Welcome once again to the dark and dubious world of Tomb of the Trumps! This week our investigations of the inspirations of the infamous vintage Horror Top Trumps, first dumps us in a very dank dungeon, the domain of Killer Rat!
Now this was a very tricky fellow to track down! Indeed many of my predecessors who have probed the mysterious and arcane origins of the Horror Top Trumps concluded that this was a rare example of a wholly original piece by our Unknown Artist. And in all fairness, there seemed a reasonable assumption as there was no relevant rat-man in any monster movie that could have served as a model for this beastie. However there was something naggingly familiar about him, something I recognised even when I had these cards as a nipper, but could never quite place... That is until now!
First up, the whole rodentine thing is something of a red herring, for what we have here is a bit of artistic collage. Yes, this is actually a rather better known monster disguised with a new head. Now the actual rat bonce could have been copied from almost anywhere - not wanted to sound rat-ist here, but they do all look alike! However given our Unknown Artist's usual selection of sources for images to copy from, I'd reckon a still for either killer rat flick Willard (1971) or its sequel Ben (1972) as the model for the rat head itself. But the main figure comes from a rather less obscure source.
Now the key clues here are the barred window and the ripped white shirt. Ring any bells yet? No? Well, how about this... The bars suggest a scene in a prison cell, while the style of the shirt, one of those floppy affairs favoured by Romantic poets, suggests a ye olden days settings. Furthermore the fact it is torn rather suggests a violent bodily transformation has occurred. And the image of a rodent headed man does in itself conjure the words 'wererat'. So then, given that the rat head is paste-on job, we should be looking to werewolf cinema!
Now then, can you name a movie in which a man transforms into a werewolf while in jail? Well, if you are in anyway acquainted with cinematic lycanthropy, I'm sure you know the answer - Hammer's 1961 classic Curse of the Werewolf. So then, I began scouring stills from that movie, and just for good measure it's demi-remake from Tyburn Legend of the Werewolf (1975), which also features a floppy shirted wolf-man. However rather frustratingly I could not find a photo that matched, and it looked like the trail of the Killer Rat had gone cold...
...Until I remembered our Unknown Artist' previous form for cribbing from 1970s monster mags. Then it clicked - and I knew why this image had always been oddly familiar. In 1976, British comics maestro Dez Skinn launched the House of Hammer, a monthly mag devoted to the legendary horror film studio. And as well as articles and features on classic horror flicks, each issue boasted a comics adaptation of a classic Hammer movie by some of the finest creators working in the field at the time. Now Issue #10, published in March 1978, saw a gorgeous comicstrip version of Curse of the Werewolf, with art by the great John Bolton, and flipping through my aged copy, I found at last the template for the elusive Killer Rat!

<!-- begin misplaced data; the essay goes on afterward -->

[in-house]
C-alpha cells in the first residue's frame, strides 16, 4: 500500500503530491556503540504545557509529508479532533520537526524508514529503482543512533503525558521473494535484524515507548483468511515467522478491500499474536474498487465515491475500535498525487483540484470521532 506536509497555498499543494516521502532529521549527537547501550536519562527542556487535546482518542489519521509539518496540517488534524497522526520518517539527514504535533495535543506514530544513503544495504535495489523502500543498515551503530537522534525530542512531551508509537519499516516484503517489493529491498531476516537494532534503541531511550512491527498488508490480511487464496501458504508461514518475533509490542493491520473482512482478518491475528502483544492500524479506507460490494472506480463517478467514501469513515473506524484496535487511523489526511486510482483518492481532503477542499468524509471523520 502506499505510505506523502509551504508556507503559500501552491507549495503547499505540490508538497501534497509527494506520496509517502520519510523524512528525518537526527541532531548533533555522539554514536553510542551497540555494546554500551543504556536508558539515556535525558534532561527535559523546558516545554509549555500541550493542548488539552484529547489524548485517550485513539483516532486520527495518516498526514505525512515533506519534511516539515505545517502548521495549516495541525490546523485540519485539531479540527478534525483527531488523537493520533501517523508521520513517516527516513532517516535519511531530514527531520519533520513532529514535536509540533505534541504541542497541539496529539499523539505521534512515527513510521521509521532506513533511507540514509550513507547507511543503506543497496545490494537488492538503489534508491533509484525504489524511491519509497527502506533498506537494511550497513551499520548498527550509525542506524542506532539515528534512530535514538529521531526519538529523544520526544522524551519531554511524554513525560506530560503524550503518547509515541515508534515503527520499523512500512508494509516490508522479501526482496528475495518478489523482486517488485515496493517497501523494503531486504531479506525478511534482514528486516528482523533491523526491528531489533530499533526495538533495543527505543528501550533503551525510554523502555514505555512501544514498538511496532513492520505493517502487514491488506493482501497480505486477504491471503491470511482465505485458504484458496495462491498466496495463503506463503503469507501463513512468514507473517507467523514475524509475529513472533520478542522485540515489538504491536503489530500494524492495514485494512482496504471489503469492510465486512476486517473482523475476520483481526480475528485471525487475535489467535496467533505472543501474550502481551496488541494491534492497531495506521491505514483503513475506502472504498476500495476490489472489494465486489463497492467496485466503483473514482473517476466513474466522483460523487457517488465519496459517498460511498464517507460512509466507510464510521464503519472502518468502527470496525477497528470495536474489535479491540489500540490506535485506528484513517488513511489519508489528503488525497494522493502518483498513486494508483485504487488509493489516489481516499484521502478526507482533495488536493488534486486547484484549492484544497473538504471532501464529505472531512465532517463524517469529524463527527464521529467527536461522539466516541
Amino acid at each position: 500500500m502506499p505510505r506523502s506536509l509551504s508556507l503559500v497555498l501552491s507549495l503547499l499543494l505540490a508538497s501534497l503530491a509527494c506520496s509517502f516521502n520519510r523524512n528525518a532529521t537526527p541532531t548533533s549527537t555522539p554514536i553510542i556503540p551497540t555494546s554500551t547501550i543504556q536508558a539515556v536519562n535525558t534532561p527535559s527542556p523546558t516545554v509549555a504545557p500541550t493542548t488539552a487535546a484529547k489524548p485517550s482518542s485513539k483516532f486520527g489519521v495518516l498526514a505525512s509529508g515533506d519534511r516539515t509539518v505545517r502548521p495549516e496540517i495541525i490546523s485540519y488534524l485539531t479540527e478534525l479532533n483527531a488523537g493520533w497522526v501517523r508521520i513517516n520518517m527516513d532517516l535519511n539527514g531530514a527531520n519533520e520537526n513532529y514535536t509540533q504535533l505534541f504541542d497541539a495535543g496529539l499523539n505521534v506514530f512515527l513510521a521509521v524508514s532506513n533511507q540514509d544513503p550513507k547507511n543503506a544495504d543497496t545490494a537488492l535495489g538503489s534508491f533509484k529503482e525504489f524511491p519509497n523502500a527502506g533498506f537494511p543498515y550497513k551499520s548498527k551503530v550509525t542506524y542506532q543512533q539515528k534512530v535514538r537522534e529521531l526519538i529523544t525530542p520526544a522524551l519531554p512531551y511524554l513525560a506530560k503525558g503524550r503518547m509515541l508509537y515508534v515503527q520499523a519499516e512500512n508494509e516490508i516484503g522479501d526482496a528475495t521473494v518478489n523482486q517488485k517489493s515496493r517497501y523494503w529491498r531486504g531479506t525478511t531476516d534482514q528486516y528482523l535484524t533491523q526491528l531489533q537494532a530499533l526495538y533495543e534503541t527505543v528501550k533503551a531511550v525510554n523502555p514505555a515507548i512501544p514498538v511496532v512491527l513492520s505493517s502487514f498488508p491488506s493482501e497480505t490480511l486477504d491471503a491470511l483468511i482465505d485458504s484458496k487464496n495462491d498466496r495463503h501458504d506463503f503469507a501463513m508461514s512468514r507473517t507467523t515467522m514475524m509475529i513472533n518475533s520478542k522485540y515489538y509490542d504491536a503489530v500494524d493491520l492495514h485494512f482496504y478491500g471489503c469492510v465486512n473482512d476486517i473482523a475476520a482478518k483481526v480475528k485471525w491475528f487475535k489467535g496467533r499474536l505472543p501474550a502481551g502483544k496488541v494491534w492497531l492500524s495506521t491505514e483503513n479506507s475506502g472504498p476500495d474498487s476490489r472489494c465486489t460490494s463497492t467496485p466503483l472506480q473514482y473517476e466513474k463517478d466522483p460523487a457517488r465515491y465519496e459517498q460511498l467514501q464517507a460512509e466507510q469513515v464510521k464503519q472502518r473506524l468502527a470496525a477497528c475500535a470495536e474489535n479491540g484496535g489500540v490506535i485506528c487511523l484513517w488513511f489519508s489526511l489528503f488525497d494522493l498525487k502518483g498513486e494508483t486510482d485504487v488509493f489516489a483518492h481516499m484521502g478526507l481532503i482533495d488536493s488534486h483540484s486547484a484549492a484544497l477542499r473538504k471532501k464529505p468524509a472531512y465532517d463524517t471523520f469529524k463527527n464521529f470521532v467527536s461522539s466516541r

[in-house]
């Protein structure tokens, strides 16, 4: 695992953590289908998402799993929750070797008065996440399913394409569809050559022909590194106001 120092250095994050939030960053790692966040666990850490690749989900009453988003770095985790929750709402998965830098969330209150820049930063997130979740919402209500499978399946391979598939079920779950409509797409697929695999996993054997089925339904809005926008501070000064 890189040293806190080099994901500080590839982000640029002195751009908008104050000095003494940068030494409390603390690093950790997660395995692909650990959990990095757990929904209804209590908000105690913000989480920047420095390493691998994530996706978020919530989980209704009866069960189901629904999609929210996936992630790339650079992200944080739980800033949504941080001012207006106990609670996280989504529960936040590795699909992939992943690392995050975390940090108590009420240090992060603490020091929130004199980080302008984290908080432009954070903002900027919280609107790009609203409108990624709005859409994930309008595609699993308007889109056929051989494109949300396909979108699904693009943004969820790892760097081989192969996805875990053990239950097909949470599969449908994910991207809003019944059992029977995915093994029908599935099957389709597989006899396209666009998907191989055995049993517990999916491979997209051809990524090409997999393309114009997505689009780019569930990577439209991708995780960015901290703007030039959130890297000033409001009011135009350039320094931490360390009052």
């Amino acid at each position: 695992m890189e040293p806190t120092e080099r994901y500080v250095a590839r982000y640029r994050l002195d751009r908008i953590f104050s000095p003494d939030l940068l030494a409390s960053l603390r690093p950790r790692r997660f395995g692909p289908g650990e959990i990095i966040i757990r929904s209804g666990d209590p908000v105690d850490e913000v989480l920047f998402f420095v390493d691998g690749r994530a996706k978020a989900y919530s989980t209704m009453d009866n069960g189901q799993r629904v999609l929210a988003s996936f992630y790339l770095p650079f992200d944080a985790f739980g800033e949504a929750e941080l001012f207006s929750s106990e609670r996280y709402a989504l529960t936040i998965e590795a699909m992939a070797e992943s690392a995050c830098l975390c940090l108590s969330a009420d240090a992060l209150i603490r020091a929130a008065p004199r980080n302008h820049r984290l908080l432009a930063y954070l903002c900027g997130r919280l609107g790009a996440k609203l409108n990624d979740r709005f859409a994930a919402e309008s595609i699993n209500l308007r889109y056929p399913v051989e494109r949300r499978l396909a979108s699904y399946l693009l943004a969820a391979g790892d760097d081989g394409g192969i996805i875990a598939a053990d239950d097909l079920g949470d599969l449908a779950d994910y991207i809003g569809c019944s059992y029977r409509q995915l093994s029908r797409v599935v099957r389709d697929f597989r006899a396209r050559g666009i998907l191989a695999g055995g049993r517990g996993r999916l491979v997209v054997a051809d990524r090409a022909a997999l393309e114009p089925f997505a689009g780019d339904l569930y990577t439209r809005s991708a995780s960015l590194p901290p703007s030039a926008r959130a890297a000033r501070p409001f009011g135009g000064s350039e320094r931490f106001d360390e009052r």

Note the pose and the distinctive shirt tatters - large drape on the left, and a pointy shred flapping out to the right! On a purely personal and utterly self-indulgent note, I must say it's so satisfying to finally find the origin of Killer Rat - this one has been bugging me literally since I first got the Devil Priest pack three decades ago!
Thankfully the next exhibit in our rogue's gallery is far easier to identify!
Now I'm sure this chap needs no introduction to kaiju fans, for "The Living Gargoyle" is in fact one of Godzilla's famous foes - the intergalactic space bastard Gigan. In the original cycle of Big G movies, the Showa series, this cyborg kaiju was first summoned to earth in Godzilla Vs. Gigan (1972) by aliens from the M Space Hunter Nebula, and called in once again by undersea miscreants from Seatopia the following year in Godzilla Vs. Megalon (1973). He would later appear again in more recent times in the third cycle of Godzilla movies, the Millennium series, in Godzilla: Final Wars (2004), actually the final Big G movie from Toho (well, at least for now). In this flick, which features a whole array of famous kaiju, Gigan got to appear in two forms - in his original incarnation, and then later resurrected with new cybernetic enhancements, most notably twin chainsaws replacing his hook hands! Fun fact - Gigan was the first of Godzilla's foes to make the Big G bleed! And he was an utter bastard too - aside from some distinctly dirty fighting techniques, twice the big cyborg abandoned the monster we was allied, fucking off back into space when Godzilla was winning! Yes, there was a large element of chicken in Gigan, and not just in his design!
However we do have a further possible mystery in this card. As we have discovered previously, our Unknown Artist was prone not just cribbing the monsters but also their victims. And given the prone chap on this card has a very distinctive hand shape on his out-thrown arm, I rather suspect he has been copied from a movie still. But so far I've been unable to place the poor disemboweled sod... But if you recognise him, do drop me a line!